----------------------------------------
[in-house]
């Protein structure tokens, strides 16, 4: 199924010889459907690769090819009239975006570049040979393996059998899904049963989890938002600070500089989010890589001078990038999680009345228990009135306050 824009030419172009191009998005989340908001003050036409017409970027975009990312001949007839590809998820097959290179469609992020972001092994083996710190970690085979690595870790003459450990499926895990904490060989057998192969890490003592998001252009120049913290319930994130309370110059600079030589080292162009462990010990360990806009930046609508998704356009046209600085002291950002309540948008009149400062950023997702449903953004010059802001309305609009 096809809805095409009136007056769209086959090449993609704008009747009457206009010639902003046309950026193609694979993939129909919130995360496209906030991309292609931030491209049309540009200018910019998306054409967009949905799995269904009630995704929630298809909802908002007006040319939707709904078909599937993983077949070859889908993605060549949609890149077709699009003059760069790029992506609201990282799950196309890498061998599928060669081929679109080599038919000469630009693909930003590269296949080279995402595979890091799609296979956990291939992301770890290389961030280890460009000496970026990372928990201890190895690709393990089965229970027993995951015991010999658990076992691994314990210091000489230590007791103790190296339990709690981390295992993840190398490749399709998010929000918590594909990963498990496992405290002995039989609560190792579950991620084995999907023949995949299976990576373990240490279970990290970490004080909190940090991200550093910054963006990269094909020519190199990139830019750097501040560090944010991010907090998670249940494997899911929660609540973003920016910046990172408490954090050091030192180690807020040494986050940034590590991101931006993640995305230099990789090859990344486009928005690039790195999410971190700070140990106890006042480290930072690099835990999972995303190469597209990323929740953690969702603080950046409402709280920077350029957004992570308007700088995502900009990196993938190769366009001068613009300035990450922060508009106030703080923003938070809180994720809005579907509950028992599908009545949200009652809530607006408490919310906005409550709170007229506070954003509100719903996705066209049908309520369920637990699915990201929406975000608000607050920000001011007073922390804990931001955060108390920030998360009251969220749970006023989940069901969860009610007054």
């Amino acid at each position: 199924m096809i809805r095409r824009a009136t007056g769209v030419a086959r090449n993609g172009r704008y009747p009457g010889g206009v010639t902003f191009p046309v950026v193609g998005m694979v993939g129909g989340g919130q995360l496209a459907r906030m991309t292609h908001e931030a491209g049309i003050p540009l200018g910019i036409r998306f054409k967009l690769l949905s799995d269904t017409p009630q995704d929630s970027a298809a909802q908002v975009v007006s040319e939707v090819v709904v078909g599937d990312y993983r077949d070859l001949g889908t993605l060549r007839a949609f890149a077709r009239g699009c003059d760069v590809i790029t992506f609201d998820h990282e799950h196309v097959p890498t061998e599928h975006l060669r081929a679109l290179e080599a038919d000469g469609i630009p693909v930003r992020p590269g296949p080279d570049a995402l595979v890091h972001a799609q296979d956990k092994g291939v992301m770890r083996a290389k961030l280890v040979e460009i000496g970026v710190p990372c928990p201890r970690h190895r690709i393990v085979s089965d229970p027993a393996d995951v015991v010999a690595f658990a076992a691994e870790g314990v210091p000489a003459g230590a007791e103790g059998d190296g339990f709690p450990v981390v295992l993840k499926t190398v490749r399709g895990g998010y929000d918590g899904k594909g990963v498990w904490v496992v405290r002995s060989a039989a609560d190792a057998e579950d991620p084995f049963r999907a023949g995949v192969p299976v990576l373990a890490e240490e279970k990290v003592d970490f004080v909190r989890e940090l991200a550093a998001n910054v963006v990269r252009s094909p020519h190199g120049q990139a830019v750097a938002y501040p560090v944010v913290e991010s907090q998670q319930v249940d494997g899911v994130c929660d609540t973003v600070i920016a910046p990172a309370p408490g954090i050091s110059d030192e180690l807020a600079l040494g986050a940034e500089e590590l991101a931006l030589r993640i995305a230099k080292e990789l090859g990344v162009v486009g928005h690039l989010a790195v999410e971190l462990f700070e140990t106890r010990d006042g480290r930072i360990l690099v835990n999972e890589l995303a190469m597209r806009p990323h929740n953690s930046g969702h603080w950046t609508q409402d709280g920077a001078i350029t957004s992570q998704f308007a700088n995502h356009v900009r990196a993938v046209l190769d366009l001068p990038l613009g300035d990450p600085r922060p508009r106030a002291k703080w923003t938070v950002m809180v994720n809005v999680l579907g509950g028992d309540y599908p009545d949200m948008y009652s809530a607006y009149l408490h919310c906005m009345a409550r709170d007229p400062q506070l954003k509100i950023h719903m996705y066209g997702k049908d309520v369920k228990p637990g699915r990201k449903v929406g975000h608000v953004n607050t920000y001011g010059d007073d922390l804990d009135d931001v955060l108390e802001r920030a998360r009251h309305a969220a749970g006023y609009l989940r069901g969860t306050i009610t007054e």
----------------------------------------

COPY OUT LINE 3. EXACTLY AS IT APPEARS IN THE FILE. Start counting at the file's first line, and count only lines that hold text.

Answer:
């Amino acid at each position: 199924m096809i809805r095409r824009a009136t007056g769209v030419a086959r090449n993609g172009r704008y009747p009457g010889g206009v010639t902003f191009p046309v950026v193609g998005m694979v993939g129909g989340g919130q995360l496209a459907r906030m991309t292609h908001e931030a491209g049309i003050p540009l200018g910019i036409r998306f054409k967009l690769l949905s799995d269904t017409p009630q995704d929630s970027a298809a909802q908002v975009v007006s040319e939707v090819v709904v078909g599937d990312y993983r077949d070859l001949g889908t993605l060549r007839a949609f890149a077709r009239g699009c003059d760069v590809i790029t992506f609201d998820h990282e799950h196309v097959p890498t061998e599928h975006l060669r081929a679109l290179e080599a038919d000469g469609i630009p693909v930003r992020p590269g296949p080279d570049a995402l595979v890091h972001a799609q296979d956990k092994g291939v992301m770890r083996a290389k961030l280890v040979e460009i000496g970026v710190p990372c928990p201890r970690h190895r690709i393990v085979s089965d229970p027993a393996d995951v015991v010999a690595f658990a076992a691994e870790g314990v210091p000489a003459g230590a007791e103790g059998d190296g339990f709690p450990v981390v295992l993840k499926t190398v490749r399709g895990g998010y929000d918590g899904k594909g990963v498990w904490v496992v405290r002995s060989a039989a609560d190792a057998e579950d991620p084995f049963r999907a023949g995949v192969p299976v990576l373990a890490e240490e279970k990290v003592d970490f004080v909190r989890e940090l991200a550093a998001n910054v963006v990269r252009s094909p020519h190199g120049q990139a830019v750097a938002y501040p560090v944010v913290e991010s907090q998670q319930v249940d494997g899911v994130c929660d609540t973003v600070i920016a910046p990172a309370p408490g954090i050091s110059d030192e180690l807020a600079l040494g986050a940034e500089e590590l991101a931006l030589r993640i995305a230099k080292e990789l090859g990344v162009v486009g928005h690039l989010a790195v999410e971190l462990f700070e140990t106890r010990d006042g480290r930072i360990l690099v835990n999972e890589l995303a190469m597209r806009p990323h929740n953690s930046g969702h603080w950046t609508q409402d709280g920077a001078i350029t957004s992570q998704f308007a700088n995502h356009v900009r990196a993938v046209l190769d366009l001068p990038l613009g300035d990450p600085r922060p508009r106030a002291k703080w923003t938070v950002m809180v994720n809005v999680l579907g509950g028992d309540y599908p009545d949200m948008y009652s809530a607006y009149l408490h919310c906005m009345a409550r709170d007229p400062q506070l954003k509100i950023h719903m996705y066209g997702k049908d309520v369920k228990p637990g699915r990201k449903v929406g975000h608000v953004n607050t920000y001011g010059d007073d922390l804990d009135d931001v955060l108390e802001r920030a998360r009251h309305a969220a749970g006023y609009l989940r069901g969860t306050i009610t007054e």